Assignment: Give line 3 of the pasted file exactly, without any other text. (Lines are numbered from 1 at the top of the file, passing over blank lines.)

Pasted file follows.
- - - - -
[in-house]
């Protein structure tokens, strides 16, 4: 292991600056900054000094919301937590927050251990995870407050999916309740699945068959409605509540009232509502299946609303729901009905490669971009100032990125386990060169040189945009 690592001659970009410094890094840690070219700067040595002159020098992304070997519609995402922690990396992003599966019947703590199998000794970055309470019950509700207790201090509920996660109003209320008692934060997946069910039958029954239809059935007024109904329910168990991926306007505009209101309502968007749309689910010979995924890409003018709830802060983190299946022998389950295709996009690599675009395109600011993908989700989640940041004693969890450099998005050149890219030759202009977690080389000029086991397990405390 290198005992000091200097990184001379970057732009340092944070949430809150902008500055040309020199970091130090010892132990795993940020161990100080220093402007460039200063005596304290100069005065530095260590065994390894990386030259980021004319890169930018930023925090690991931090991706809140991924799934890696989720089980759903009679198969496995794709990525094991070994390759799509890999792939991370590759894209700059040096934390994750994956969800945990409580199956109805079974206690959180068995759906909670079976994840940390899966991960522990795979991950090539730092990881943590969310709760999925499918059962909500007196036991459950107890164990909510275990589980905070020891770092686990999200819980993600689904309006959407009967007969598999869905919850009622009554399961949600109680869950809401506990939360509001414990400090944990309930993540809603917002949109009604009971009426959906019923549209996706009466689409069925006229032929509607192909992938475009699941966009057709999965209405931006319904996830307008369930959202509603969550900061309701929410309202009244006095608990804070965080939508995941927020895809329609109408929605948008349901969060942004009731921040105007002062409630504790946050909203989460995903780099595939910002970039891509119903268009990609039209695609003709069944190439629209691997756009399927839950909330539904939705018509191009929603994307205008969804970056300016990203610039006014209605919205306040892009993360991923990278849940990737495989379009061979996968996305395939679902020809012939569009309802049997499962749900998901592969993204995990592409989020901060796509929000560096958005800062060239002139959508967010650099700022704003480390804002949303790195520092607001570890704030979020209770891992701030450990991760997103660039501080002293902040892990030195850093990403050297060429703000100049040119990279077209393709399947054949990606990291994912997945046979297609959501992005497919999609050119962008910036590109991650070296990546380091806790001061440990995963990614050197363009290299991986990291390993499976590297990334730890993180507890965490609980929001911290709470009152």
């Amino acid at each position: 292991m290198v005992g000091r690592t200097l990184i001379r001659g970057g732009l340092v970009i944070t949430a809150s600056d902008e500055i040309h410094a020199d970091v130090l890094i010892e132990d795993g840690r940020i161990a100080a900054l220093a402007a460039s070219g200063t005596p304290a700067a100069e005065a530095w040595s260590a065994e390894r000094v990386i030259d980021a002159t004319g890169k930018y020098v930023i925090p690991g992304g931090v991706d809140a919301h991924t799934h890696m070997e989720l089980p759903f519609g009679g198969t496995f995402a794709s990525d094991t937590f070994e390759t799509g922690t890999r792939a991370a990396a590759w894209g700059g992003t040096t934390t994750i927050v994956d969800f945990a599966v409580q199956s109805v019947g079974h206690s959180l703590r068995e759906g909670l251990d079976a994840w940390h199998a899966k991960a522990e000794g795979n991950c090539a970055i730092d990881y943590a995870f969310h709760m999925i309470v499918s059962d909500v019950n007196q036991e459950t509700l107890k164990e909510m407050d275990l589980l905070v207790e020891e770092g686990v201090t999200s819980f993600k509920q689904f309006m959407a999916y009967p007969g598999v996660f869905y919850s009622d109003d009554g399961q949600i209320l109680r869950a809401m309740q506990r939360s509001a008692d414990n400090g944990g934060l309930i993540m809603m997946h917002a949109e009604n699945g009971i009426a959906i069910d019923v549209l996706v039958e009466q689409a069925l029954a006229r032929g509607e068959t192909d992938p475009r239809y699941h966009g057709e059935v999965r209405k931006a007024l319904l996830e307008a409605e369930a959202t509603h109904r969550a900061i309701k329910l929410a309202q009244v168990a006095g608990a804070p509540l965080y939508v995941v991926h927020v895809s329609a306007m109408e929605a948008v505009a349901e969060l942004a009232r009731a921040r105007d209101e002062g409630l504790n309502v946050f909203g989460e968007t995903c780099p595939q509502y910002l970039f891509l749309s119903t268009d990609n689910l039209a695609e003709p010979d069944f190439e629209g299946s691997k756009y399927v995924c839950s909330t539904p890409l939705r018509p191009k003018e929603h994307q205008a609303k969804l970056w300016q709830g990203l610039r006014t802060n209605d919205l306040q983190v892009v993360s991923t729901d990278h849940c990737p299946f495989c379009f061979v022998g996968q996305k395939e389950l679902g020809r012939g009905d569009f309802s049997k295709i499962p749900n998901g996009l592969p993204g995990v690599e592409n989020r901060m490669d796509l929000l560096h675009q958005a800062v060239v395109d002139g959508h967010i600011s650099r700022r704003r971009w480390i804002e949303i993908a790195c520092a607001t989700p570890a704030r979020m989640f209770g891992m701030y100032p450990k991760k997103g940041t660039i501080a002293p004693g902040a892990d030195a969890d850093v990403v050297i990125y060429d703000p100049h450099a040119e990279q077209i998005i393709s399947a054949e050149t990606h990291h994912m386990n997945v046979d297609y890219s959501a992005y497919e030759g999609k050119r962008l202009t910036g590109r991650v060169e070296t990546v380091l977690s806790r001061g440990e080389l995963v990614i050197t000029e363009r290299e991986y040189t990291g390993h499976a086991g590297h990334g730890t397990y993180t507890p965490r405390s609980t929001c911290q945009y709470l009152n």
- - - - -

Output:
């Amino acid at each position: 292991m290198v005992g000091r690592t200097l990184i001379r001659g970057g732009l340092v970009i944070t949430a809150s600056d902008e500055i040309h410094a020199d970091v130090l890094i010892e132990d795993g840690r940020i161990a100080a900054l220093a402007a460039s070219g200063t005596p304290a700067a100069e005065a530095w040595s260590a065994e390894r000094v990386i030259d980021a002159t004319g890169k930018y020098v930023i925090p690991g992304g931090v991706d809140a919301h991924t799934h890696m070997e989720l089980p759903f519609g009679g198969t496995f995402a794709s990525d094991t937590f070994e390759t799509g922690t890999r792939a991370a990396a590759w894209g700059g992003t040096t934390t994750i927050v994956d969800f945990a599966v409580q199956s109805v019947g079974h206690s959180l703590r068995e759906g909670l251990d079976a994840w940390h199998a899966k991960a522990e000794g795979n991950c090539a970055i730092d990881y943590a995870f969310h709760m999925i309470v499918s059962d909500v019950n007196q036991e459950t509700l107890k164990e909510m407050d275990l589980l905070v207790e020891e770092g686990v201090t999200s819980f993600k509920q689904f309006m959407a999916y009967p007969g598999v996660f869905y919850s009622d109003d009554g399961q949600i209320l109680r869950a809401m309740q506990r939360s509001a008692d414990n400090g944990g934060l309930i993540m809603m997946h917002a949109e009604n699945g009971i009426a959906i069910d019923v549209l996706v039958e009466q689409a069925l029954a006229r032929g509607e068959t192909d992938p475009r239809y699941h966009g057709e059935v999965r209405k931006a007024l319904l996830e307008a409605e369930a959202t509603h109904r969550a900061i309701k329910l929410a309202q009244v168990a006095g608990a804070p509540l965080y939508v995941v991926h927020v895809s329609a306007m109408e929605a948008v505009a349901e969060l942004a009232r009731a921040r105007d209101e002062g409630l504790n309502v946050f909203g989460e968007t995903c780099p595939q509502y910002l970039f891509l749309s119903t268009d990609n689910l039209a695609e003709p010979d069944f190439e629209g299946s691997k756009y399927v995924c839950s909330t539904p890409l939705r018509p191009k003018e929603h994307q205008a609303k969804l970056w300016q709830g990203l610039r006014t802060n209605d919205l306040q983190v892009v993360s991923t729901d990278h849940c990737p299946f495989c379009f061979v022998g996968q996305k395939e389950l679902g020809r012939g009905d569009f309802s049997k295709i499962p749900n998901g996009l592969p993204g995990v690599e592409n989020r901060m490669d796509l929000l560096h675009q958005a800062v060239v395109d002139g959508h967010i600011s650099r700022r704003r971009w480390i804002e949303i993908a790195c520092a607001t989700p570890a704030r979020m989640f209770g891992m701030y100032p450990k991760k997103g940041t660039i501080a002293p004693g902040a892990d030195a969890d850093v990403v050297i990125y060429d703000p100049h450099a040119e990279q077209i998005i393709s399947a054949e050149t990606h990291h994912m386990n997945v046979d297609y890219s959501a992005y497919e030759g999609k050119r962008l202009t910036g590109r991650v060169e070296t990546v380091l977690s806790r001061g440990e080389l995963v990614i050197t000029e363009r290299e991986y040189t990291g390993h499976a086991g590297h990334g730890t397990y993180t507890p965490r405390s609980t929001c911290q945009y709470l009152n």